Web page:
Notable Speakers and Remarkable Graduates Highlight 2012 University Commencement

May 11, 2012Bookmark and Share
Commencement 2012

 

Some of Columbia's graduating student veterans

This year, approximately 13,423 degrees will be conferred on graduates from Columbia University’s three undergraduate and 13 graduate schools, as well as affiliated institutions Barnard College and Teachers College. There are many ceremonies planned, but the class of 2012 isn't official until the University commencement ceremony, held on Wednesday, May 16, when President Lee C. Bollinger tells the graduates that they have been admitted “to the degree for which you have qualified.”

The commencement exercises of Columbia's 258th academic year include twenty events taking place between Saturday, May 13, and Thursday, May 17. Some ceremonies, including the main commencement, will be webcast live and archived.

Columbia will confer six honorary degrees and one alumni Medal for Excellence at the main commencement ceremony on the Morningside Heights campus. That night, from dusk until after midnight, the spire of the Empire State Building will be lit in blue and white in honor of Columbia’s graduates.

Each of the University’s graduate and undergraduate schools hosts its own Class Days and graduation ceremonies, in addition to the gathering of more than 40,000 graduates, families and friends at the May 16 University Commencement. 

Some of the speakers scheduled include U.S. Army General George W. Casey at the School of General Studies Class Day; Ursula Burns, chairman and CEO of Xerox Corporation, at the Fu Foundation School of Engineering and Applied Science Class Day; Michelle Bachelet, under-secretary-general and executive director of U.N. Women and former president of Chile, at the Mailman School of Public Health graduation ceremony; Elizabeth Nabel, president of Brigham and Women’s Hospital and former director of the National Heart, Lung and Blood Institute, at the College of Physicians and Surgeons; and David Brooks, columnist at The New York Times, at Columbia Journalism School.

President Barack Obama (CC’83) will be speaking at the graduation ceremony of Barnard College, the women's liberal arts college affiliated with Columbia, on Monday, May 14. 

This year's six honorary degree recipients are: Jazz musician and composer Muhal Richard Abrams, Doctor of Music; former President of Chile Michelle Bachelet, Doctor of Laws; biomedical engineer Shu Chien, Doctor of Science; Latin American scholar Jean Franco, Doctor of Letters; University of Pennsylvania president Amy Gutmann, Doctor of Laws; author and advocate Gloria Steinem, Doctor of Laws. The University Medal for Excellence, awarded annually to outstanding alumni under the age of 45, will be presented to Thomas Kitt (CC’96), a musical director, composer, conductor and arranger on Broadway.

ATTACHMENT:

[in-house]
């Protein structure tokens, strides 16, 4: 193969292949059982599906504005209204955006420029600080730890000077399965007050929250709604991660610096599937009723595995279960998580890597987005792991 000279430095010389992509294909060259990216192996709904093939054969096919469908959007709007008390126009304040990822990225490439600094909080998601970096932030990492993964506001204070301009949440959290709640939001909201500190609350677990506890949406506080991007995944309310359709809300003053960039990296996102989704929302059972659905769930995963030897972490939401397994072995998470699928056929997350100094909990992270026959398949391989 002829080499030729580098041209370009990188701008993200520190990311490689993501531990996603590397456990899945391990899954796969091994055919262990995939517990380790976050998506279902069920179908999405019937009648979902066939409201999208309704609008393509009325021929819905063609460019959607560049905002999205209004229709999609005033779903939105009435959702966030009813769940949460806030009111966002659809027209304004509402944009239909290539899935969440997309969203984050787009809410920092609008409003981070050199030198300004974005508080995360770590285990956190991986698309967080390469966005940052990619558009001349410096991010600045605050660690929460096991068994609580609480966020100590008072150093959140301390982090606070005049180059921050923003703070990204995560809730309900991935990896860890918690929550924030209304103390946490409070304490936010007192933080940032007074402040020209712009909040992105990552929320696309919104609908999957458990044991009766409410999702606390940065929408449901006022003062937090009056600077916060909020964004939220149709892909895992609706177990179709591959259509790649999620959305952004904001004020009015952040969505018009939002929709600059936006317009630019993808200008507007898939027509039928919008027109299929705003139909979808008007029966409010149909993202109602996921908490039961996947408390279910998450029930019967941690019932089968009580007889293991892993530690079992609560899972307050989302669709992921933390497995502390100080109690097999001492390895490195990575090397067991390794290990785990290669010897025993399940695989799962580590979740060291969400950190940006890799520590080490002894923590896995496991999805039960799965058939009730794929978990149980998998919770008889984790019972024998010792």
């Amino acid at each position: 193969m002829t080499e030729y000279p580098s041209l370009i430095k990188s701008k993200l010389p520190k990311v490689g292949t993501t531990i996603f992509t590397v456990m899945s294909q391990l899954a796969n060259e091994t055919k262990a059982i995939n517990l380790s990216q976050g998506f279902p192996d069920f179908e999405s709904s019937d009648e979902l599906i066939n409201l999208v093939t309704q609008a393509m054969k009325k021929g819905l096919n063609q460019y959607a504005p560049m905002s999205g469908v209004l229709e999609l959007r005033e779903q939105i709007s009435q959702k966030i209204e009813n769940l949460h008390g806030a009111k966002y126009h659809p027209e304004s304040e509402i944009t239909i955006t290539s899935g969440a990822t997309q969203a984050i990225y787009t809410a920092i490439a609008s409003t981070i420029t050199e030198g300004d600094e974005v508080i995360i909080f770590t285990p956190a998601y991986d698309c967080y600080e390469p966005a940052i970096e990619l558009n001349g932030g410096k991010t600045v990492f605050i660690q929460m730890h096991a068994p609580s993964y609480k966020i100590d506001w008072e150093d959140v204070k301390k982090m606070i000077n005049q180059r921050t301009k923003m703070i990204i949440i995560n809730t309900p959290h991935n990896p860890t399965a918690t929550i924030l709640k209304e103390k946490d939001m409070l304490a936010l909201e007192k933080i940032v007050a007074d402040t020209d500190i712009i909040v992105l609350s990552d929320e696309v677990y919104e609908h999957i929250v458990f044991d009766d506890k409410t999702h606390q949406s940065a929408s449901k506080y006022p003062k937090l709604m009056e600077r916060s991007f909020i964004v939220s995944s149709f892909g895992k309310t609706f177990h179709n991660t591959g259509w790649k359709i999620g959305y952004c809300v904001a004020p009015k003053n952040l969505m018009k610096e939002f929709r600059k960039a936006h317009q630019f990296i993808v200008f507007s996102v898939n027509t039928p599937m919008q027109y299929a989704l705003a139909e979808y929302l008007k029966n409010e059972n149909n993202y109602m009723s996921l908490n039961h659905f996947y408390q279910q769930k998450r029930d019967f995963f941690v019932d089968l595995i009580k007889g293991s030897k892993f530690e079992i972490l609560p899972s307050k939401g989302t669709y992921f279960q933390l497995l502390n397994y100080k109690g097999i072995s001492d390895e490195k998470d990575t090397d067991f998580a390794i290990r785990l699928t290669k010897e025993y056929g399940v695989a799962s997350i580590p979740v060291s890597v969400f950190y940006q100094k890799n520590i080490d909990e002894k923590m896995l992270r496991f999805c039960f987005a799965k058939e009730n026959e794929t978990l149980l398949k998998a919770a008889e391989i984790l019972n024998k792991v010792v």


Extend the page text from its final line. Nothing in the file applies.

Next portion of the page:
Columbia will present 10 Alumni Medals for outstanding work on behalf of the University. This year’s awardees include:

  • Rosa V. Alonso, 1982 B.A., Barnard College, 1994 M.B.A., Columbia Business School
  • Raymond P. Daddazio, 1975 B.S., 1976 M.S., 1982 Eng. Sc.D., The Fu Foundation School of Engineering and Applied Science
  • Robert H. Douglas, 1970 B.A., Columbia College
  • Alexis Gelber, 1974 B.A., Barnard College, 1980 M.S., Columbia Journalism School
  • Kay Crawford Murray, 1958 M.A., Teachers College, 1976 J.D., Columbia Law School
  • Hau Yee Ng-Lo, 1989 M.B.A., Columbia Business School
  • David B. Ottaway, 1963 International Fellow, School of International and Public Affairs, 1968 M.A., 1972 Ph.D., Graduate School of Arts and Sciences
  • David P. Roye, Jr., 1975 M.D., College of Physicians & Surgeons
  • Nicholas Rudd, 1964 B.A., Columbia College; 1967 M.B.A., Columbia Business School
  • Barbara Silverstone, 1973 Ph.D., School of Social Work

During commencement ceremonies, the University will honor outstanding faculty. Recipients of this year’s teaching awards include:

  • Jonathan Barasch, associate professor of medicine and pathology and cell biology, College of Physicians & Surgeons
  • John C. M. Brust, professor of clinical neurology, College of Physicians & Surgeons
  • Samuel G. Freedman, professor, Columbia Journalism School
  • Carol B. Liebman, clinical professor of law, Columbia Law School
  • Eric R. Mendelsohn, associate professor of professional practice in film, School of the Arts

—by Columbia News Staff

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Multimedia

Standing on South Lawn, Commencement Day 1910Sitting on the grass for the Commencement Day speaker in 1917Mrs. Mary Butler, wife of Columbia's 12th president Nicholas Murray Butler, with others at the 1917 CommencementWomen walking down the steps of Low Library during 1918 CommencementBefore the bleachers: An overview of Commencement in 1919A glimpse at the 1922 class parade—when parades preceded the Commencement ceremonySetting up the chairs for Commencement, with Alma as the centerpiece, in 1933Columbia's 13th President, Dwight. D. Eisenhower, at the 1948 CommencementSome things never change: parenting and graduating in 1953Commencement in 1966Present Day: 2011 Commencement

Through the Years: Columbia Commencement

Take a look at how Commencement at Columbia has changed through the years. 

Milestones

Professor Rachel Adams, director of the Future of Disability Studies program, won the 2014 Educators Award from Delta Gamma Kappa, the society of women educators, for her book Raising Henry: A Memoir of Motherhood, Disability, and Discovery.

Columbia Law School professor Lori Fisler Damrosch was named president of the American Society of International Law.

Associate social work professor Michael Mackenzie has been named a 2014 William T. Grant Foundation Scholar for his research on improving the lives of young people in the child welfare system.

The Record